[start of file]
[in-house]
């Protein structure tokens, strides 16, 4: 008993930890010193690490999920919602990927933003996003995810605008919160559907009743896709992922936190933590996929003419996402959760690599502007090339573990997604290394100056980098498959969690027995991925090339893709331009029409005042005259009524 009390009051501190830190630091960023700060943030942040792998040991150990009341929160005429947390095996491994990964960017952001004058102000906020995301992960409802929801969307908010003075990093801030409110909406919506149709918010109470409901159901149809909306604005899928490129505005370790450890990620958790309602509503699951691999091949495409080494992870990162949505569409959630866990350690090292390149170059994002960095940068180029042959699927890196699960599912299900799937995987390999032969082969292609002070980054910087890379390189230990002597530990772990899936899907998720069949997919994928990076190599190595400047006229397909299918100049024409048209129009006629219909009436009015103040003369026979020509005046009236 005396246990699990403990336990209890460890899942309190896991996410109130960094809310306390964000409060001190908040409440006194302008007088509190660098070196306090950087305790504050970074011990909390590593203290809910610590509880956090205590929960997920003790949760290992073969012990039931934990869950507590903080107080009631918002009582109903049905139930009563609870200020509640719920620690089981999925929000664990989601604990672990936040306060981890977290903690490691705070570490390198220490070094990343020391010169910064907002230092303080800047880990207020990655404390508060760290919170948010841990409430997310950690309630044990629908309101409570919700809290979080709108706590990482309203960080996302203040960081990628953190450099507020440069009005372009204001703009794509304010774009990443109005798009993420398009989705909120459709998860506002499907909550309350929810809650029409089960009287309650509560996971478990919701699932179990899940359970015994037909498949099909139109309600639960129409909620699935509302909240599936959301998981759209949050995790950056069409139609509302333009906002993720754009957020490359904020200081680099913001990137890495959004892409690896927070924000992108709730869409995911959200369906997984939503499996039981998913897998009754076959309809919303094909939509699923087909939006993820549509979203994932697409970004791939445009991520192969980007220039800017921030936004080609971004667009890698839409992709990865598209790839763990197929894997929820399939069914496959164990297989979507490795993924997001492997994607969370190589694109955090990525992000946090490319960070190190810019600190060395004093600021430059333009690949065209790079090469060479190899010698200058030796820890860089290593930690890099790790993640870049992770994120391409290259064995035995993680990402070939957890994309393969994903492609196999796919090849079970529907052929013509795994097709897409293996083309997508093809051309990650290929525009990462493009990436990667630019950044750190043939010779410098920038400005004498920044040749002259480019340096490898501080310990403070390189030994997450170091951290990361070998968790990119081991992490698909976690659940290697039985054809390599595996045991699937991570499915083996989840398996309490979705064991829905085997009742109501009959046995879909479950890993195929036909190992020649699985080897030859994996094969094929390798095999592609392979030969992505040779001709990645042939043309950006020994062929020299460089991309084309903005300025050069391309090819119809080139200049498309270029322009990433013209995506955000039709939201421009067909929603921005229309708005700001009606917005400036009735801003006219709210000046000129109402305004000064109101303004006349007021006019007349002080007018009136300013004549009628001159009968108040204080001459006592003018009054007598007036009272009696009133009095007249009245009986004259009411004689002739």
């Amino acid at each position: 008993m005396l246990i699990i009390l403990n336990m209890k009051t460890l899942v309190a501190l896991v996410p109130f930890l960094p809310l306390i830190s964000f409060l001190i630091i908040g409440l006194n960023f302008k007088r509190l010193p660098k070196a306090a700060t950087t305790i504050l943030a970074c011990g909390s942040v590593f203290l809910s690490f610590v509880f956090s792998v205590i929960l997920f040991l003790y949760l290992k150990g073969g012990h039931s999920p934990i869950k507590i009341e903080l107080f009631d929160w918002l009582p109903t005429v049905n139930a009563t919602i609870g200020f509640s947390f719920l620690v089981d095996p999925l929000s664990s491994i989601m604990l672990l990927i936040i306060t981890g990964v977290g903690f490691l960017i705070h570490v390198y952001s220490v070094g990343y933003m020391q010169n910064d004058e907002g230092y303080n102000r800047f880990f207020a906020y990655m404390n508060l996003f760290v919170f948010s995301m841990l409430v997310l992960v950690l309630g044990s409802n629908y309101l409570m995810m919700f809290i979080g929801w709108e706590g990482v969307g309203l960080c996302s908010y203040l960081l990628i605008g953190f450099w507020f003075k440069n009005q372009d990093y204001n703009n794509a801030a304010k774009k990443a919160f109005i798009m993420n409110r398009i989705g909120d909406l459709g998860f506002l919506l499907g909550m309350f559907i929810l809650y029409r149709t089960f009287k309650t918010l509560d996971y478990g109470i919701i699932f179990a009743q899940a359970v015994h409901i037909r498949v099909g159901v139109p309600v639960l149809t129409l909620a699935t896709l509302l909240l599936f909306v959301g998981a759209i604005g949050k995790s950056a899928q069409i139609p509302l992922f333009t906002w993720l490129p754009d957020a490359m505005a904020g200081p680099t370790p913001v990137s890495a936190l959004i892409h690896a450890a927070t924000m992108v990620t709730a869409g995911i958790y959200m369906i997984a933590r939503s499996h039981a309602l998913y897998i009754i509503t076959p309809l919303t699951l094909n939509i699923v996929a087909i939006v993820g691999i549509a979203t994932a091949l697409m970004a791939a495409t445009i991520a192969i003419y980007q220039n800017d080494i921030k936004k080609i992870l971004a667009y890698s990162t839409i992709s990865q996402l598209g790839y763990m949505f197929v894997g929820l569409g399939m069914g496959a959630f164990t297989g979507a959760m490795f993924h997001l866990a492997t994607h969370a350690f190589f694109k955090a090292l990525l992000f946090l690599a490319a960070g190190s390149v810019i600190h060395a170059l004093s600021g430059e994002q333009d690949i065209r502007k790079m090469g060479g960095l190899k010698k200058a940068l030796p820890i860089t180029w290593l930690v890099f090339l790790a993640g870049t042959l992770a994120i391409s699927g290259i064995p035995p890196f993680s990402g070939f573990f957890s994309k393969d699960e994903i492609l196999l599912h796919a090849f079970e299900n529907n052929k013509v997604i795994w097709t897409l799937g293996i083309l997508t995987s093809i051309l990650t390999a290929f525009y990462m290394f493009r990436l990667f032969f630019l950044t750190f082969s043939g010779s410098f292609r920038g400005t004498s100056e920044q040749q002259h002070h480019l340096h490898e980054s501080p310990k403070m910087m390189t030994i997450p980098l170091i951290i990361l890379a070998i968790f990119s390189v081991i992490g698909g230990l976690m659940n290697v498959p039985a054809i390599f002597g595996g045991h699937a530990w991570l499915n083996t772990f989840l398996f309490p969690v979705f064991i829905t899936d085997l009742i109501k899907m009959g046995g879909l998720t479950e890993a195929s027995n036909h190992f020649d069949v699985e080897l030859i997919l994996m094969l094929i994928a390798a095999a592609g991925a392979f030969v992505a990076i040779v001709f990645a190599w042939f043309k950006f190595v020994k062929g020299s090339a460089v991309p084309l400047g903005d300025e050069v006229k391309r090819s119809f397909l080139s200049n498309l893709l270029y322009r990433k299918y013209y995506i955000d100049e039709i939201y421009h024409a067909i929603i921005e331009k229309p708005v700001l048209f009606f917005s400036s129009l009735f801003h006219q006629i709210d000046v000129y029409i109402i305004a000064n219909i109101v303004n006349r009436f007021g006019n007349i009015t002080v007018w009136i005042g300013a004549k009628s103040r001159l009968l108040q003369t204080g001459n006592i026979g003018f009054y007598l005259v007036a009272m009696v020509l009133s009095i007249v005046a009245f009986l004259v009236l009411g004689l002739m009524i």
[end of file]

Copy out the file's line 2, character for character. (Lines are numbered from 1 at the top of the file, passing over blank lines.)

């Protein structure tokens, strides 16, 4: 008993930890010193690490999920919602990927933003996003995810605008919160559907009743896709992922936190933590996929003419996402959760690599502007090339573990997604290394100056980098498959969690027995991925090339893709331009029409005042005259009524 009390009051501190830190630091960023700060943030942040792998040991150990009341929160005429947390095996491994990964960017952001004058102000906020995301992960409802929801969307908010003075990093801030409110909406919506149709918010109470409901159901149809909306604005899928490129505005370790450890990620958790309602509503699951691999091949495409080494992870990162949505569409959630866990350690090292390149170059994002960095940068180029042959699927890196699960599912299900799937995987390999032969082969292609002070980054910087890379390189230990002597530990772990899936899907998720069949997919994928990076190599190595400047006229397909299918100049024409048209129009006629219909009436009015103040003369026979020509005046009236 005396246990699990403990336990209890460890899942309190896991996410109130960094809310306390964000409060001190908040409440006194302008007088509190660098070196306090950087305790504050970074011990909390590593203290809910610590509880956090205590929960997920003790949760290992073969012990039931934990869950507590903080107080009631918002009582109903049905139930009563609870200020509640719920620690089981999925929000664990989601604990672990936040306060981890977290903690490691705070570490390198220490070094990343020391010169910064907002230092303080800047880990207020990655404390508060760290919170948010841990409430997310950690309630044990629908309101409570919700809290979080709108706590990482309203960080996302203040960081990628953190450099507020440069009005372009204001703009794509304010774009990443109005798009993420398009989705909120459709998860506002499907909550309350929810809650029409089960009287309650509560996971478990919701699932179990899940359970015994037909498949099909139109309600639960129409909620699935509302909240599936959301998981759209949050995790950056069409139609509302333009906002993720754009957020490359904020200081680099913001990137890495959004892409690896927070924000992108709730869409995911959200369906997984939503499996039981998913897998009754076959309809919303094909939509699923087909939006993820549509979203994932697409970004791939445009991520192969980007220039800017921030936004080609971004667009890698839409992709990865598209790839763990197929894997929820399939069914496959164990297989979507490795993924997001492997994607969370190589694109955090990525992000946090490319960070190190810019600190060395004093600021430059333009690949065209790079090469060479190899010698200058030796820890860089290593930690890099790790993640870049992770994120391409290259064995035995993680990402070939957890994309393969994903492609196999796919090849079970529907052929013509795994097709897409293996083309997508093809051309990650290929525009990462493009990436990667630019950044750190043939010779410098920038400005004498920044040749002259480019340096490898501080310990403070390189030994997450170091951290990361070998968790990119081991992490698909976690659940290697039985054809390599595996045991699937991570499915083996989840398996309490979705064991829905085997009742109501009959046995879909479950890993195929036909190992020649699985080897030859994996094969094929390798095999592609392979030969992505040779001709990645042939043309950006020994062929020299460089991309084309903005300025050069391309090819119809080139200049498309270029322009990433013209995506955000039709939201421009067909929603921005229309708005700001009606917005400036009735801003006219709210000046000129109402305004000064109101303004006349007021006019007349002080007018009136300013004549009628001159009968108040204080001459006592003018009054007598007036009272009696009133009095007249009245009986004259009411004689002739």